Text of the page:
Tryggare kan ingen vara? - Svenska domstolars prövning av vägransgrunder

Detta är en Kandidat-uppsats från Lunds universitet/Juridiska institutionen; Lunds universitet/Juridiska fakulteten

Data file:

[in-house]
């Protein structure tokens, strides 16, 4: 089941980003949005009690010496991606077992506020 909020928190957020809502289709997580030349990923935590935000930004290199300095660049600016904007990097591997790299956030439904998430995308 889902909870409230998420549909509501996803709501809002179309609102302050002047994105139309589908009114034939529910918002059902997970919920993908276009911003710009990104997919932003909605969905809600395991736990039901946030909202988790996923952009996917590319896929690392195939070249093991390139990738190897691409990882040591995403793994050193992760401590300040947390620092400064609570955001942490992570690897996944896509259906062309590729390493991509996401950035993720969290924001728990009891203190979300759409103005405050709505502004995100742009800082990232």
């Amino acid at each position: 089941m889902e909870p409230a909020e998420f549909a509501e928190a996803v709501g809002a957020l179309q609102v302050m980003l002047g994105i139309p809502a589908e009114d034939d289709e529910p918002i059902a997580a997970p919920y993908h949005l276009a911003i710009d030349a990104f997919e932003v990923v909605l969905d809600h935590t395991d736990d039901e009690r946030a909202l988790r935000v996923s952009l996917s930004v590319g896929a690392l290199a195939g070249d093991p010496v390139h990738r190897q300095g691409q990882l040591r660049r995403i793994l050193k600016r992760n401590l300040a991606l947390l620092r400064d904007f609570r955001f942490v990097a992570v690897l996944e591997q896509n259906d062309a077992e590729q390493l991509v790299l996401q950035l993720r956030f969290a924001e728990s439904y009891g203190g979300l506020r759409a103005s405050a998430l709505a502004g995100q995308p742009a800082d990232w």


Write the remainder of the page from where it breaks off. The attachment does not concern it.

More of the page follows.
Sammanfattning: As a parent, it is probably one of the worst things that can happen if one’s child disappears. Certainly, it is even worse if the child is abducted or detained in another state, leaving the parent feeling nothing than hopelessness and powerlessness. Abductions and detentions have increased due to the fact that people travel more, there are more open borders and so on. In the 1970’s, abductions and detentions were seen as such a big problem that, with conventions, these problems were tried to be solved through international cooperation. This resulted among other things, in the Hague Convention 1980. An illegal abduction or detention is considered to exist in the Convention when someone robs another person of their custody or right of access. In these cases, the principal rule of the Convention is that the child is to be transferred back to the state where the child was domiciled prior to the abduction or detention. The exceptions to this are the so-called provisions. These provisions were added to avoid unreasonable transfers and should be applied restrictively. In this essay I will elucidate which these provisions are and how they have been interpreted by the Swedish courts.

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